setting benchmarks – designing the future

Issue 15 | 2016
The CAMLOG Partner Magazine
SETTING BENCHMARKS
– DESIGNING THE FUTURE
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CASE STUDY
logo 39 • the CAMLOG Partner Magazine • November 2016
ALLEGEDLY THE SAME, BUT DO NOT WORK THE SAME:
INDIVIDUAL TWO-PART ABUTMENTS
PART 2: SURFACE TOPOGRAPHY IN THE SUBMUCOSAL REGION
Dr. Peter Gehrke, Ludwigshafen, DT Carsten Fischer, Frankfurt a. M.
The authors have been involved with CAD/CAM abutments for more than ten years and their work and
publications have contributed to the paradigm change in the manufacturing of implant abutments. In this series
of articles they summarize their experience in surface topography. After describing fabrication precision and
bonding of two-part abutments in the first part of the publication (logo 14), the second part focuses on the
surface topography of abutments in the submucosal region. The third part is devoted to hygiene measures
for abutments.
Presently there is great debate on the
manufacturing of customized abutments
– and that is a good thing! The topics
fit, cleaning and surface topography
of the individual structures are highly
controversial. These aspects must be
considered more and more in daily
routine. We need reproducible rules,
for example, for the fabrication and
bonding of titanium bases (see Part 1,
logo 14), for surface topography in the
submucosal region (Part 2) and for a safe
hygiene protocol (Part 3, logo 16). This
article answers questions on: what are
the decision parameters for a production
concept – in-house or outsourced – which
lead to fulfillment of the desired outcome
quality? Does the industrially fabricated
abutment need to be reworked? Are
there concrete specifications on the
roughness of the abutment in the submucosal region and how can these be
complied with?
CASE STUDY
logo 39 • the CAMLOG Partner Magazine • November 2016
Fig. 1: Overview of scanning electron microscope (SEM) cross-section for a DEDICAM hybrid abutment. Colored white: ZrO2-CAD/CAM abutment on titanium
base. Colored red: internal bonding joint with the measuring points L2 - L7 and the
external bonding joint (contact with mucosa) with measuring points L1 and L8.
Fig. 2: Magnification of the external bonding gap (L1) with a size of 0.21µm. The
gap of the bonding joint is therefore more than half as small as for adhesive mounting of crowns on teeth, where a bonding joint of 50µm is regarded as being ideal.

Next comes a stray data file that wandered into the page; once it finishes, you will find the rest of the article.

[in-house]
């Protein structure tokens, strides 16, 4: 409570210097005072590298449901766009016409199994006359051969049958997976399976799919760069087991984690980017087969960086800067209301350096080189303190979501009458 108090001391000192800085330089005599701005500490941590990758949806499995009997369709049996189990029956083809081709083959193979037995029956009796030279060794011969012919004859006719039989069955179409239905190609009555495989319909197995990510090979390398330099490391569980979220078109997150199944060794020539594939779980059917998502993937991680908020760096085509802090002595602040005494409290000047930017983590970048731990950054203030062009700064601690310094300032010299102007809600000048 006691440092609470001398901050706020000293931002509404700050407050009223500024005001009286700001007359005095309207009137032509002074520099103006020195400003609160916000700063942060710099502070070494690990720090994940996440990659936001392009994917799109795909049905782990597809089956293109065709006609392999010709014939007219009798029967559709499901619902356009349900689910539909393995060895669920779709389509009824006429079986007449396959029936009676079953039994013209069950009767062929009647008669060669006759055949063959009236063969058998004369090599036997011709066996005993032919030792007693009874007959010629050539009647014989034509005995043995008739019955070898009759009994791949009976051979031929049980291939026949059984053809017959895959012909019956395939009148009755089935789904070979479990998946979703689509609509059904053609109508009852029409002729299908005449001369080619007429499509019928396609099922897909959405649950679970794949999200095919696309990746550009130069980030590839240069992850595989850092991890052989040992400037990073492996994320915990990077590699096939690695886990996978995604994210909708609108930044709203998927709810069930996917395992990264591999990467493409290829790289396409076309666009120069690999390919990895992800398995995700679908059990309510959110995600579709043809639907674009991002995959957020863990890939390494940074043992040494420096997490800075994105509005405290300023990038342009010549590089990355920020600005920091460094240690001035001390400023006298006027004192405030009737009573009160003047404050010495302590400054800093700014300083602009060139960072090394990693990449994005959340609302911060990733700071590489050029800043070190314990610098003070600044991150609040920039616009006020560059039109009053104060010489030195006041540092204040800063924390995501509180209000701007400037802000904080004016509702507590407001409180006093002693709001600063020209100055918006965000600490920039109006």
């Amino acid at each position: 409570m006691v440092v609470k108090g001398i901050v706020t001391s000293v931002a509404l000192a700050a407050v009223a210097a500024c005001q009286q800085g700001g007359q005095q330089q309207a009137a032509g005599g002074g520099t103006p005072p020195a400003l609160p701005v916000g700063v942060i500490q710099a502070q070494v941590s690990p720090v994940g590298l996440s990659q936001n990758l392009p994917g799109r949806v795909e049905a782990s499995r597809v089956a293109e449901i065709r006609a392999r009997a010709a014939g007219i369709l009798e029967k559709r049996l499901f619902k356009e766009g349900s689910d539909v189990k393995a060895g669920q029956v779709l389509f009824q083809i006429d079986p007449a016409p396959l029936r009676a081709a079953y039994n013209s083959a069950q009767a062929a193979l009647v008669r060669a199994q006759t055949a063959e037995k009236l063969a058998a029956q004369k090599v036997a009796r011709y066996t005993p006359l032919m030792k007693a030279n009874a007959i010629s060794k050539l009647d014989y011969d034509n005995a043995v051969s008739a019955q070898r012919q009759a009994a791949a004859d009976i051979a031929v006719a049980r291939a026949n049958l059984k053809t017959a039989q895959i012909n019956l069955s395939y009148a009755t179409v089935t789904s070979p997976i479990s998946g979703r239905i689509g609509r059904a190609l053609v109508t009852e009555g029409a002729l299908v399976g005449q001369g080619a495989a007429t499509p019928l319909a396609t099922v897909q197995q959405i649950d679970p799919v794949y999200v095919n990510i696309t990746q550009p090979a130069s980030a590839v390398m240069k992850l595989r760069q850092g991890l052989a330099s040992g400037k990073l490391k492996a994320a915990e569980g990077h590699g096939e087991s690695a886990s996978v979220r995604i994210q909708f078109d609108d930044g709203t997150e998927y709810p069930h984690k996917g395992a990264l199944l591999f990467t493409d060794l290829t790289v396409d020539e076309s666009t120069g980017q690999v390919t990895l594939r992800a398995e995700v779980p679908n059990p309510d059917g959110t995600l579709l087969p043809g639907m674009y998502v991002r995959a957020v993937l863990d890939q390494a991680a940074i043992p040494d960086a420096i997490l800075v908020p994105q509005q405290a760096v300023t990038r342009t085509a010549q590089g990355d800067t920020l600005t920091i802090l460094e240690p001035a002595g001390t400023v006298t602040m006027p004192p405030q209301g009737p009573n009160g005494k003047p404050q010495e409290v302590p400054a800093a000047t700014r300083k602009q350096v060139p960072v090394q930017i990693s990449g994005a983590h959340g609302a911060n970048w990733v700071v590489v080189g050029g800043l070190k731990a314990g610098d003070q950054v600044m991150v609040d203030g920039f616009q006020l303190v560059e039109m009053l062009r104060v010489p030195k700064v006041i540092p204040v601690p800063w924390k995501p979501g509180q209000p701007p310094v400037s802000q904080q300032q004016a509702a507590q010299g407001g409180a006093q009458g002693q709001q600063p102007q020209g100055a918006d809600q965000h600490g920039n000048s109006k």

Figs. 3a and 3b: DEDICAM-fabricated (left image) and lab-fabricated (right image) zirconium oxide sleeve. Both approaches can achieve high-precision results.
Precision and bonding gap
State-of-the-art dental technology is
able to fabricate precision-customized
abutments with modern milling machines
and advanced know-how. However, one
should take into account: the procedure
or the quality of the result respectively,
depend on numerous influencing factors,
for example, calibration of the milling
machine, milling cutter or sintering
process. Predictability and reproducibility
are of utmost importance, both for
fabrication in the own lab or in centralized
fabrication (e.g. DEDICAM). For us, the
competent "extended workbench" of an
external partner delivers equally perfect
results – day by day. The guarantee for
maximum safety of a hybrid abutment
lies in the fit of the abutment sleeve on
the titanium base. Next to bonding itself,
the bonding gap plays an elementary
role. To achieve a secure bond according
to our studies, the bonding gap must be
small.
In a clinical investigation we compared
the bonding gap between the titanium
base and the zirconium oxide sleeve
of in-house fabricated abutments with
DEDICAM structures. Images taken under
a scanning electron microscope (SEM)
showed the discrepancies which can
occur if perfect lab conditions deviate
(Figs. 1 to 3) [3].
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CASE STUDY
logo 39 • the CAMLOG Partner Magazine • November 2016
Case study: Dr. Rafaela Jenatschke, Frankfurt a. Main / DT Carsten Fischer, Frankfurt a. Main
Figs 4a to 4d: Sequences of prosthetic implant restorations for posterior teeth with customized implant components for forming the emergence profile. For us, the forming
of the emergence profile with customized gingiva formers is a necessary step in the protocol on the route to an optimal esthetic result.
Case study: Dr. Rafaela Jenatschke, Frankfurt a. Main / DT Carsten Fischer, Frankfurt a. Main